Durango Shows Up for CHSCL State Championship
“We set the table so the league could come serve the food,” said Gaige Sippy, the director of the Iron Horse Bicycle Classic and one of the key influential supporters of the Colorado High School Cycling League State Championship.
We’re coming up on a “decade of dirt” for this state championship, and the Durango riders haven’t missed a single year of riding with the CHSCL. This year, the riders came and conquered like they always have.
Not only did the riders show up, but Durango got to show off its iconic cycling atmosphere and dedication to the sport to the CHSCL and all of its participants on the track at Durango Mesa Park. Next year will be the 10th year for the championship, and Sippy said there is hope to keep the race in Durango for not only 2019, but the following years to come.
In recent years the number of riders has grown from around 350 to now somewhere around 1,300 riders who compete annually. This massive spike requires extra resources from a venue.
Ada Urist (front) of Fairview pushes to maintain her place against Madigan Munro (behind) of Boulder several hundred feet before the finish. Urist beat Munro by a mere .16 milliseconds in the varsity girls race.
The state championship had been hosted in Eagle, CO for the past five years. Kate Rau, the executive director for CHSCL, had been looking for a new venue since 2012 but began to put things into motion when Sippy continuously pushed for Durango to be a venue in 2015. In 2016, a request for proposal was sent and the bid was secured - Durango would host the 2018 State Championship.
“There were a lot of elements that came together as to why I was looking at Durango,” said Rau. “All of the partners came together and were willing to support our event.”
The process of bringing the race here to Durango was lengthy and required community-wide help. Of these key supporters were people like Mary Monroe Brown, the executive director of Trails 2000. This organization started and finished the 7.1 mile track to its completion. Gaige Sippy along with Daniel Jaber built the unique flyover that crosses over the figure eight. Marc Katz, who owns the Durango Mesa Park property where the race was held, happily supplied the venue for the race. Dave Hagen of Fort Lewis College Cycling helped coordinate the event.
“These things don’t happen without a very supportive community,” said Sippy. “The amount of people that came out and volunteered their time, or sponsors that put their money forward to make it possible, or whatever it may be, these are critical items that keep these things going.”
Tim Walsworth, the executive director of the Durango Business Improvement District, was also a key supporter in bringing the race to Durango, as well as working to keep the race coming back during our tourism shoulder season.
According to Walsworth, the Central Business District was down 3% in revenue in June, July, and August of the 2018 summer.
“To lose those 3 months is very concerning,” Walsworth said. “The BID has really focused on how to make this fall and this winter the best ones ever.”
This was one of the focuses for bringing the race to Durango; to drive travelers to our beloved town and help pull it out of the ongoing 416 fire rut.
Walsworth said the BID was prepared to fully sponsor the event in order to let the CHSCL know that Durango meant business and not only wanted to, but was fully committed to hosting the race. The BID put forth the initial cash sponsorship which was backed by other organizations and volunteers throughout the community that eventually led to Rau finalizing Durango as the venue for the 2018 State Championship.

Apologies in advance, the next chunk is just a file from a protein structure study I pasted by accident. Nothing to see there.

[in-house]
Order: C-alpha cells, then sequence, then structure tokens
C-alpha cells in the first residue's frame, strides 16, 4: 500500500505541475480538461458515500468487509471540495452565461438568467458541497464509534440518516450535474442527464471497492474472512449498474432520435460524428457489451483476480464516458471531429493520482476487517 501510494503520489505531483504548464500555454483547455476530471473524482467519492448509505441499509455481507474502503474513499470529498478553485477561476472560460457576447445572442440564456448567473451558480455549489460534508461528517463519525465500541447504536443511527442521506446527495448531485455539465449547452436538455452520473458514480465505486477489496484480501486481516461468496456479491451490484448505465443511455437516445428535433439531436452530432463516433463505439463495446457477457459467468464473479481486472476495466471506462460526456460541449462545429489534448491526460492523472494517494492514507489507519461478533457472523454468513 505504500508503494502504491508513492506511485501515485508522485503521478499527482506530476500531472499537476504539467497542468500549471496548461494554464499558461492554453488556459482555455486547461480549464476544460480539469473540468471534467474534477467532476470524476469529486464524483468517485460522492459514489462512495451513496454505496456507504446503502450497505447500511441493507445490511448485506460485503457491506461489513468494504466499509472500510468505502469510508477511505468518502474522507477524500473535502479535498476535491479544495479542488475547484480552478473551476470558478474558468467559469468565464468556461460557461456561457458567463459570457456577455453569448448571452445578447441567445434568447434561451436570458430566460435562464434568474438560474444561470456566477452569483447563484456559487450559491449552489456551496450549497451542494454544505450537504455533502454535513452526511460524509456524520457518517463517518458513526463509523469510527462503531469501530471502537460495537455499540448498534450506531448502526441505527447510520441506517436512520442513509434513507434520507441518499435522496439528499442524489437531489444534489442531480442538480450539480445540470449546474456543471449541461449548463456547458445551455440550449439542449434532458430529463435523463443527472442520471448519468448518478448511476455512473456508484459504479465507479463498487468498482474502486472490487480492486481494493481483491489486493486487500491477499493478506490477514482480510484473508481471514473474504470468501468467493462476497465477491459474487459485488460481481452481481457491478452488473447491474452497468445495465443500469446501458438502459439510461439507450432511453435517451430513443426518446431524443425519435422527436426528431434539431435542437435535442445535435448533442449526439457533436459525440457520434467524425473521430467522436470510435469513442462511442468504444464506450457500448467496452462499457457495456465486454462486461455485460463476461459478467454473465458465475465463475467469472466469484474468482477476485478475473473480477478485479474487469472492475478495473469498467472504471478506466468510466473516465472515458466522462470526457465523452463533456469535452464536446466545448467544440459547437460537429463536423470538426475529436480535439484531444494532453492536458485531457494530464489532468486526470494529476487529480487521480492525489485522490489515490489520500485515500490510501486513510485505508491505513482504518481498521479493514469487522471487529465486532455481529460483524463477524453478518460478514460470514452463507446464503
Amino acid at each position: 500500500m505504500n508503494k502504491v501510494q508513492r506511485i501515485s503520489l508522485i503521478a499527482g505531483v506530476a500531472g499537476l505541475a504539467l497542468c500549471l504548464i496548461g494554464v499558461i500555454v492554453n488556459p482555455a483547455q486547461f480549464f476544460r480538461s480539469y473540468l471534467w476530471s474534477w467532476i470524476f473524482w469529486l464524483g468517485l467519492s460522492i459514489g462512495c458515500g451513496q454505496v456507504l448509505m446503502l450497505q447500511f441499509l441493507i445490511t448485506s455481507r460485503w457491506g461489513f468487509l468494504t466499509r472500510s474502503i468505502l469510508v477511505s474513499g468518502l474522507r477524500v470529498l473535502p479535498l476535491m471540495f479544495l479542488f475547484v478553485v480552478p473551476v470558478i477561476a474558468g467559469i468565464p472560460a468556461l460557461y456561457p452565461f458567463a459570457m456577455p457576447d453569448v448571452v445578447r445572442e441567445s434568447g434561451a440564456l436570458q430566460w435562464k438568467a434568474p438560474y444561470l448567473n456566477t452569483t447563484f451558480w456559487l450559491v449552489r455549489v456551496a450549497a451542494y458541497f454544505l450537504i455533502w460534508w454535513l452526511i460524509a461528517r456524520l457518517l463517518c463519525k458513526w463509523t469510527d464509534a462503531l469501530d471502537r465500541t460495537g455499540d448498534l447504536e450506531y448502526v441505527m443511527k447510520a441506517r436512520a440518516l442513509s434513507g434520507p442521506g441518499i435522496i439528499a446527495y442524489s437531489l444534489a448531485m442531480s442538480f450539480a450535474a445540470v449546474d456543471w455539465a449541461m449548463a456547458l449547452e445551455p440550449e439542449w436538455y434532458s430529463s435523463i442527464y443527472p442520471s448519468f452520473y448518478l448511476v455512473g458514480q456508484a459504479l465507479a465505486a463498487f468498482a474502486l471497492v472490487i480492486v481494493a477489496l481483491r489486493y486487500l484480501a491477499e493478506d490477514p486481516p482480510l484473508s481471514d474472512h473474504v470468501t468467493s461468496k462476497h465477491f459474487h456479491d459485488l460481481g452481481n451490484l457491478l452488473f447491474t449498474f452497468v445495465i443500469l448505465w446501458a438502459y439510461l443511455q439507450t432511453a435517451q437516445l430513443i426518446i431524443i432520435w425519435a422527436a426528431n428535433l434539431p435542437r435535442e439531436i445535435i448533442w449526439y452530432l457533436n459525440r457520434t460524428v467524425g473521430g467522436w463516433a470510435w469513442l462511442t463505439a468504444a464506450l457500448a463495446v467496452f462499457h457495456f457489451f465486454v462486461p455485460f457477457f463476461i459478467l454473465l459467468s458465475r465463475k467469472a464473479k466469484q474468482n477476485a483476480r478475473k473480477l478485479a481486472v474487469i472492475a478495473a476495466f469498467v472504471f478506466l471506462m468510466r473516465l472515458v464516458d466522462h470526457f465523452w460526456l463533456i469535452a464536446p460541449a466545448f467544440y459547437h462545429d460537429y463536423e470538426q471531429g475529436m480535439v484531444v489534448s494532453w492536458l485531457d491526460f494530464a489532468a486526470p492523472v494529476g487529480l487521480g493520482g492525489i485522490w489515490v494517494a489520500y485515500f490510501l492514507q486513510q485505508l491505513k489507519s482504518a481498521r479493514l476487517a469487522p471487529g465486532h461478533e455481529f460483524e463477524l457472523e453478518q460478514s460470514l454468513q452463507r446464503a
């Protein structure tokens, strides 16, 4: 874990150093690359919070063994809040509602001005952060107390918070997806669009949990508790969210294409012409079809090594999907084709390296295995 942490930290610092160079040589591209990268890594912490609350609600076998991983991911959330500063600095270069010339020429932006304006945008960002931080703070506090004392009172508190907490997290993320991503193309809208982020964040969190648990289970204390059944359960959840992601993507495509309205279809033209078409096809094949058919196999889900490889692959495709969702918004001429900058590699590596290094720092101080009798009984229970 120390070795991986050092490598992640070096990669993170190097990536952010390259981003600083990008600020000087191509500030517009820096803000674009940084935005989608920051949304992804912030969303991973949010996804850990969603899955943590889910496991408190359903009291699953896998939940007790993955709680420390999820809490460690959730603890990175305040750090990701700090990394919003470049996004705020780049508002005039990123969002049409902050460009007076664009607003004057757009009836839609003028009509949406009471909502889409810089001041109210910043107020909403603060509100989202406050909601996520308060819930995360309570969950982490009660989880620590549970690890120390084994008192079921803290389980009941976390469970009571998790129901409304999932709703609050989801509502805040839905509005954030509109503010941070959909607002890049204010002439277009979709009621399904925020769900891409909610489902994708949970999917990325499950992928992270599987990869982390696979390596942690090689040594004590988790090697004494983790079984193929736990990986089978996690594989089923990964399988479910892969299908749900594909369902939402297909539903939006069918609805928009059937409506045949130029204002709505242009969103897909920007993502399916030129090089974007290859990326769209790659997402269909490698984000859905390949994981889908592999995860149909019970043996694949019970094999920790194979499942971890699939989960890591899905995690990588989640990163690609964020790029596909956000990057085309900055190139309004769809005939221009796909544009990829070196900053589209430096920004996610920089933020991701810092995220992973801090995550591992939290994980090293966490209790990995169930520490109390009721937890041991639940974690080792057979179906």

Rau said that 94% of the riders who qualified to compete at the State Championship registered to ride. 822 riders came with their families this past weekend, selling out hotels and enjoying the ambiance that is unique to our lovely downtown stores and restaurants lining Main Avenue.
Riders and their families traveled from distances as far away as Casper, WY to race the trail and enjoy Durango’s distinct terrain. Colorado residents who have lived in the state since 1992 were able to step foot in Durango for the first time, Rau said. Needless to say, she could feel the excitement from the riders.
Not only did Durango get to show off its terrain, town, and community-driven people, but it got to show off its dedication to the sport of cycling. In one aspect, organizations such as Trails 2000 and the BID offered immense support to the CHSCL. An event this size requires donations, sponsorships, and a multitude of volunteers that were more than covered by the organizations in Durango.
In another aspect, Durango riders showed up on the trail.
Cole Freeburn of Durango comes down the flyover on the third lap in first place with a tight trail of riders behind him.
Durango High School placed first in Division 2 with 4,846 points. Right below them was Animas High School with 4,233 points. Riders throughout Durango made it clear that they were ready for a state title, and they got it - both 1st and 2nd place.
Varsity boys took 4 laps around the track, an exhausting 28.4 miles. Cobe Freeburn of Durango pushed ahead in the final lap to finish in 1st with a time of 1:47:06.54. Riley Amos of Animas High School placed 4th in the varsity boys with a time of 1:48:16.36, which makes two Durango boys in the top five placements for varsity. Varsity girls raced through 3 laps, and Ruth Holcomb of Durango finished in 4th with a time of 1:34:00.72. Aleah Austin of Durango, who competed in the sophomore girls category with 2 laps, finished in 1st place with a time of 1:07:34.47. In freshman girls, Lauren Aggeler of Durango finished in 5th after two laps and a time of 1:08:13.94. Freshman boys had a Durangoan finish in first; Colby Simmons with two laps coming in at 55:58.22.
A bystander rings the classic cowbell in support of the Junior Varsity boys starting their three-lap race.